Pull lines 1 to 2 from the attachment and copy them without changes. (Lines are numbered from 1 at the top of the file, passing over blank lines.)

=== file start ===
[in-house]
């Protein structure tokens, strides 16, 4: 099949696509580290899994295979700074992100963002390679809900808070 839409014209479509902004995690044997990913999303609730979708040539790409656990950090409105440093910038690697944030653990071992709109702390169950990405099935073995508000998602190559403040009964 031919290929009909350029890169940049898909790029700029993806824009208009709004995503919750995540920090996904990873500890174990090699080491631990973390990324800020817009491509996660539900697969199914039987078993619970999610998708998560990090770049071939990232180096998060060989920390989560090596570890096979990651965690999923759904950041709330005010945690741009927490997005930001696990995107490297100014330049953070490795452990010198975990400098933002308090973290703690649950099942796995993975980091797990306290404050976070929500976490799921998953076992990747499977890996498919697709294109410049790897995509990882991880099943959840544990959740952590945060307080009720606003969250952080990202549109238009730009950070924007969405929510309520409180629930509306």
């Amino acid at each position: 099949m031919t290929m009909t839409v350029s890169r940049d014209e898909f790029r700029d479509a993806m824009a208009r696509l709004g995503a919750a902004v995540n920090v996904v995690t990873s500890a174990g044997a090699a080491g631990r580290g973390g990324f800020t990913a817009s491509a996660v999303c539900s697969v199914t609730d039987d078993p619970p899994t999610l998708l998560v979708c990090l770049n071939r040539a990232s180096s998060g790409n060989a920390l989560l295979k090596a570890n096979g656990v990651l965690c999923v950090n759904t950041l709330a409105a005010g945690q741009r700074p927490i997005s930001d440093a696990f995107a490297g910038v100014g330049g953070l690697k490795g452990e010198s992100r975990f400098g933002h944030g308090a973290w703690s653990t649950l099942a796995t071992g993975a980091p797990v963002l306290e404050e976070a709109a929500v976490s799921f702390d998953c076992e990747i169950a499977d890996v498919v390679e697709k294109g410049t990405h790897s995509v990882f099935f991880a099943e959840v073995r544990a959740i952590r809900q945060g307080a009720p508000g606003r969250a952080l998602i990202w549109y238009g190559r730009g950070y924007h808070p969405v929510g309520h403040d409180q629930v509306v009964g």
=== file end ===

[in-house]
């Protein structure tokens, strides 16, 4: 099949696509580290899994295979700074992100963002390679809900808070 839409014209479509902004995690044997990913999303609730979708040539790409656990950090409105440093910038690697944030653990071992709109702390169950990405099935073995508000998602190559403040009964 031919290929009909350029890169940049898909790029700029993806824009208009709004995503919750995540920090996904990873500890174990090699080491631990973390990324800020817009491509996660539900697969199914039987078993619970999610998708998560990090770049071939990232180096998060060989920390989560090596570890096979990651965690999923759904950041709330005010945690741009927490997005930001696990995107490297100014330049953070490795452990010198975990400098933002308090973290703690649950099942796995993975980091797990306290404050976070929500976490799921998953076992990747499977890996498919697709294109410049790897995509990882991880099943959840544990959740952590945060307080009720606003969250952080990202549109238009730009950070924007969405929510309520409180629930509306």